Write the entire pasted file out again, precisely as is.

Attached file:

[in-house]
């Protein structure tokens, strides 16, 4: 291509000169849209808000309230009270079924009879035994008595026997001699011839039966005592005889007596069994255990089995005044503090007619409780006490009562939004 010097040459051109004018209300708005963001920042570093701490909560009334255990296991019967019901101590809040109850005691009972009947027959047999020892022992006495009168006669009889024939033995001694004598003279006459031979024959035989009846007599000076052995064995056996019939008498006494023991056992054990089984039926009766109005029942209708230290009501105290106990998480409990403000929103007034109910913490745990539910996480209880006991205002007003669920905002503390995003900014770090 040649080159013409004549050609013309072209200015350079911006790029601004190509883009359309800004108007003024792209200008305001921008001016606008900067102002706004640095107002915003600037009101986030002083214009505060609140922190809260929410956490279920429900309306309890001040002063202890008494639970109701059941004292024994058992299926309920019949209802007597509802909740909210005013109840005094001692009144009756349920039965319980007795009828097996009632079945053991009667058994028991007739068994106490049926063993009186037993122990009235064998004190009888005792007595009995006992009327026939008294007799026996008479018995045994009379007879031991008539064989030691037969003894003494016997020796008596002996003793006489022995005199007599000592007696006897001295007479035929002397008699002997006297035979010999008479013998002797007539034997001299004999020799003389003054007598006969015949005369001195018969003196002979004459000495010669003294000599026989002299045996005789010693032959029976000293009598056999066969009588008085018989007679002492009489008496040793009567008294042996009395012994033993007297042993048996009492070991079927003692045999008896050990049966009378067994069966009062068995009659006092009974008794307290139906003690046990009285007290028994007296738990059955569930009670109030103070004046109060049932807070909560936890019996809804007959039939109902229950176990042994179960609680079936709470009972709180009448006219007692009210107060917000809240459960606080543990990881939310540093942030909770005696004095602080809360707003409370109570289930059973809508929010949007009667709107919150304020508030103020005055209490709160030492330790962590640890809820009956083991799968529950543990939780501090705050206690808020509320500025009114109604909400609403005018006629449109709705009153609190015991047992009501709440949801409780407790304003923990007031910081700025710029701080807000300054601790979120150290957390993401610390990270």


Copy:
[in-house]
């Protein structure tokens, strides 16, 4: 291509000169849209808000309230009270079924009879035994008595026997001699011839039966005592005889007596069994255990089995005044503090007619409780006490009562939004 010097040459051109004018209300708005963001920042570093701490909560009334255990296991019967019901101590809040109850005691009972009947027959047999020892022992006495009168006669009889024939033995001694004598003279006459031979024959035989009846007599000076052995064995056996019939008498006494023991056992054990089984039926009766109005029942209708230290009501105290106990998480409990403000929103007034109910913490745990539910996480209880006991205002007003669920905002503390995003900014770090 040649080159013409004549050609013309072209200015350079911006790029601004190509883009359309800004108007003024792209200008305001921008001016606008900067102002706004640095107002915003600037009101986030002083214009505060609140922190809260929410956490279920429900309306309890001040002063202890008494639970109701059941004292024994058992299926309920019949209802007597509802909740909210005013109840005094001692009144009756349920039965319980007795009828097996009632079945053991009667058994028991007739068994106490049926063993009186037993122990009235064998004190009888005792007595009995006992009327026939008294007799026996008479018995045994009379007879031991008539064989030691037969003894003494016997020796008596002996003793006489022995005199007599000592007696006897001295007479035929002397008699002997006297035979010999008479013998002797007539034997001299004999020799003389003054007598006969015949005369001195018969003196002979004459000495010669003294000599026989002299045996005789010693032959029976000293009598056999066969009588008085018989007679002492009489008496040793009567008294042996009395012994033993007297042993048996009492070991079927003692045999008896050990049966009378067994069966009062068995009659006092009974008794307290139906003690046990009285007290028994007296738990059955569930009670109030103070004046109060049932807070909560936890019996809804007959039939109902229950176990042994179960609680079936709470009972709180009448006219007692009210107060917000809240459960606080543990990881939310540093942030909770005696004095602080809360707003409370109570289930059973809508929010949007009667709107919150304020508030103020005055209490709160030492330790962590640890809820009956083991799968529950543990939780501090705050206690808020509320500025009114109604909400609403005018006629449109709705009153609190015991047992009501709440949801409780407790304003923990007031910081700025710029701080807000300054601790979120150290957390993401610390990270």